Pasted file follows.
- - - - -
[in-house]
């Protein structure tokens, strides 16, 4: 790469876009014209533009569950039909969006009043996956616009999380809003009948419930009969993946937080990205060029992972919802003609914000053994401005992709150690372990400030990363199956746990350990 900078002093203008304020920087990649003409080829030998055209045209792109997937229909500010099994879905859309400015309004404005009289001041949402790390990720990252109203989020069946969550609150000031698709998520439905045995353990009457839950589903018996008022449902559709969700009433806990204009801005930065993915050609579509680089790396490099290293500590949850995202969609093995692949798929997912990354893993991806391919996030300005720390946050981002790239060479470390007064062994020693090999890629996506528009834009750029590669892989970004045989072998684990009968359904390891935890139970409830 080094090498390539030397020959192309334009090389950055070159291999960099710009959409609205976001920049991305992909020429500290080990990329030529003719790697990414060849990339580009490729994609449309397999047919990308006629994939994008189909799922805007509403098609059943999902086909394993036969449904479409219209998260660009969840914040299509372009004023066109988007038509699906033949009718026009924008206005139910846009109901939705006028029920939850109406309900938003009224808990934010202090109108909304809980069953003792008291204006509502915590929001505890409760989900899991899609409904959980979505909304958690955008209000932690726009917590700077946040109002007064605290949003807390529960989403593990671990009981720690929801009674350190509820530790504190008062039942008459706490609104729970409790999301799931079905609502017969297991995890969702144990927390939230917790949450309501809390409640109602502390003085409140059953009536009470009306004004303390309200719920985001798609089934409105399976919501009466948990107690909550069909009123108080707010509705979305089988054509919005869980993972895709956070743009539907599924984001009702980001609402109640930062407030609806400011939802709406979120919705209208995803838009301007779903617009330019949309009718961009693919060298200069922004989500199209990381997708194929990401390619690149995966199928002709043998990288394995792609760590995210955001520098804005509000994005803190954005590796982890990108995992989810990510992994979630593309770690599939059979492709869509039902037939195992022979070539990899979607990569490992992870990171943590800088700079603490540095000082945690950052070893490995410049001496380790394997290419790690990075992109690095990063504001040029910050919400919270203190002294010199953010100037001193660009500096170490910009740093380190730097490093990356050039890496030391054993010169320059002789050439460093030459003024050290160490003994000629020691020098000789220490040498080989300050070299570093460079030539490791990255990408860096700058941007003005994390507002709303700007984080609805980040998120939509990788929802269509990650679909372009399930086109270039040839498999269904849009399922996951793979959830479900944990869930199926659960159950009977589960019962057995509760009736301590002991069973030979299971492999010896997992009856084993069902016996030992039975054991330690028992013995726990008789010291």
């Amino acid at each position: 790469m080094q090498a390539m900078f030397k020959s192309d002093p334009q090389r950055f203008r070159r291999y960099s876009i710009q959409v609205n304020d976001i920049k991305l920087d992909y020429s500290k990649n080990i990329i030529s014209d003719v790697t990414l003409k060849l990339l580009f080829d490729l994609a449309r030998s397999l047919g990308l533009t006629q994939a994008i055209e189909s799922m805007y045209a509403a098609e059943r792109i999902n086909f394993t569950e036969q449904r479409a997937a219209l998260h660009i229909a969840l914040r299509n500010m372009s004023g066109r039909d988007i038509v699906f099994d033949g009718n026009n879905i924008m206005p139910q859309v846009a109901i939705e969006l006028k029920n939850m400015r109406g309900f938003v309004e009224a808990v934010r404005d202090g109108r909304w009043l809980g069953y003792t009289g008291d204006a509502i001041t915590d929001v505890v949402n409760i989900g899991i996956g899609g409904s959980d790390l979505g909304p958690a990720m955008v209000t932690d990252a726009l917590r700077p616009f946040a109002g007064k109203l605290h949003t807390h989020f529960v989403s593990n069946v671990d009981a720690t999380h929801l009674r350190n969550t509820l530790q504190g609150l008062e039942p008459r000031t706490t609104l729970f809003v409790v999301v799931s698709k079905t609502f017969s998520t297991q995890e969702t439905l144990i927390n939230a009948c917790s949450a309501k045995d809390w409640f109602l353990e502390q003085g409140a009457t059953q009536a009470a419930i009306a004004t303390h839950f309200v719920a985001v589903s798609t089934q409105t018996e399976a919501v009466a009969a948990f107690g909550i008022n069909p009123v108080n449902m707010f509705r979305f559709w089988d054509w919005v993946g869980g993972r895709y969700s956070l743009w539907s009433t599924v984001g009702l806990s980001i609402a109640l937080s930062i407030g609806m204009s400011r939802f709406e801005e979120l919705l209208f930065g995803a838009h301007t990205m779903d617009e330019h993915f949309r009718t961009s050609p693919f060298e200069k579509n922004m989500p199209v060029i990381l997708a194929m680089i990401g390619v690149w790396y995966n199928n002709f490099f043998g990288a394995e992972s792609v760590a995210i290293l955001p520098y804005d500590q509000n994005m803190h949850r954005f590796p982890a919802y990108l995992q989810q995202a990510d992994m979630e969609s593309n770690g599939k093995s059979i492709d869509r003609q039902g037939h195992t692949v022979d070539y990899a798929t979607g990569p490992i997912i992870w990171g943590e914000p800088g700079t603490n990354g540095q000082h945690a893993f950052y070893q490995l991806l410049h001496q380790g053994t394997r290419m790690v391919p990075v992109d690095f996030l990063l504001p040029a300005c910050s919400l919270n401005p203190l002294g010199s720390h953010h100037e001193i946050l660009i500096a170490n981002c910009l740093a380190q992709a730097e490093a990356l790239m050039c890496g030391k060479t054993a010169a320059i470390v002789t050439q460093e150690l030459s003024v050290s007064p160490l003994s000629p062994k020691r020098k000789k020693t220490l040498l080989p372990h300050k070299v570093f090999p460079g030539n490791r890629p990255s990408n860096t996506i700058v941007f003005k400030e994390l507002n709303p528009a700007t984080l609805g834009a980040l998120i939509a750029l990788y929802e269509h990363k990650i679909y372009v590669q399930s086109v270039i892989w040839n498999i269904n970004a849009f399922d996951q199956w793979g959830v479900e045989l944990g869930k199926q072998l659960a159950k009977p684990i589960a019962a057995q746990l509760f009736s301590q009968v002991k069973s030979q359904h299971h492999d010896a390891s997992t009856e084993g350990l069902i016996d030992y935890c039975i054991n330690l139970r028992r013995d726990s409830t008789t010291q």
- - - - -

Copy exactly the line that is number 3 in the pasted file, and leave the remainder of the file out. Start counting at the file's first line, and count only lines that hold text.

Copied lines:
């Amino acid at each position: 790469m080094q090498a390539m900078f030397k020959s192309d002093p334009q090389r950055f203008r070159r291999y960099s876009i710009q959409v609205n304020d976001i920049k991305l920087d992909y020429s500290k990649n080990i990329i030529s014209d003719v790697t990414l003409k060849l990339l580009f080829d490729l994609a449309r030998s397999l047919g990308l533009t006629q994939a994008i055209e189909s799922m805007y045209a509403a098609e059943r792109i999902n086909f394993t569950e036969q449904r479409a997937a219209l998260h660009i229909a969840l914040r299509n500010m372009s004023g066109r039909d988007i038509v699906f099994d033949g009718n026009n879905i924008m206005p139910q859309v846009a109901i939705e969006l006028k029920n939850m400015r109406g309900f938003v309004e009224a808990v934010r404005d202090g109108r909304w009043l809980g069953y003792t009289g008291d204006a509502i001041t915590d929001v505890v949402n409760i989900g899991i996956g899609g409904s959980d790390l979505g909304p958690a990720m955008v209000t932690d990252a726009l917590r700077p616009f946040a109002g007064k109203l605290h949003t807390h989020f529960v989403s593990n069946v671990d009981a720690t999380h929801l009674r350190n969550t509820l530790q504190g609150l008062e039942p008459r000031t706490t609104l729970f809003v409790v999301v799931s698709k079905t609502f017969s998520t297991q995890e969702t439905l144990i927390n939230a009948c917790s949450a309501k045995d809390w409640f109602l353990e502390q003085g409140a009457t059953q009536a009470a419930i009306a004004t303390h839950f309200v719920a985001v589903s798609t089934q409105t018996e399976a919501v009466a009969a948990f107690g909550i008022n069909p009123v108080n449902m707010f509705r979305f559709w089988d054509w919005v993946g869980g993972r895709y969700s956070l743009w539907s009433t599924v984001g009702l806990s980001i609402a109640l937080s930062i407030g609806m204009s400011r939802f709406e801005e979120l919705l209208f930065g995803a838009h301007t990205m779903d617009e330019h993915f949309r009718t961009s050609p693919f060298e200069k579509n922004m989500p199209v060029i990381l997708a194929m680089i990401g390619v690149w790396y995966n199928n002709f490099f043998g990288a394995e992972s792609v760590a995210i290293l955001p520098y804005d500590q509000n994005m803190h949850r954005f590796p982890a919802y990108l995992q989810q995202a990510d992994m979630e969609s593309n770690g599939k093995s059979i492709d869509r003609q039902g037939h195992t692949v022979d070539y990899a798929t979607g990569p490992i997912i992870w990171g943590e914000p800088g700079t603490n990354g540095q000082h945690a893993f950052y070893q490995l991806l410049h001496q380790g053994t394997r290419m790690v391919p990075v992109d690095f996030l990063l504001p040029a300005c910050s919400l919270n401005p203190l002294g010199s720390h953010h100037e001193i946050l660009i500096a170490n981002c910009l740093a380190q992709a730097e490093a990356l790239m050039c890496g030391k060479t054993a010169a320059i470390v002789t050439q460093e150690l030459s003024v050290s007064p160490l003994s000629p062994k020691r020098k000789k020693t220490l040498l080989p372990h300050k070299v570093f090999p460079g030539n490791r890629p990255s990408n860096t996506i700058v941007f003005k400030e994390l507002n709303p528009a700007t984080l609805g834009a980040l998120i939509a750029l990788y929802e269509h990363k990650i679909y372009v590669q399930s086109v270039i892989w040839n498999i269904n970004a849009f399922d996951q199956w793979g959830v479900e045989l944990g869930k199926q072998l659960a159950k009977p684990i589960a019962a057995q746990l509760f009736s301590q009968v002991k069973s030979q359904h299971h492999d010896a390891s997992t009856e084993g350990l069902i016996d030992y935890c039975i054991n330690l139970r028992r013995d726990s409830t008789t010291q």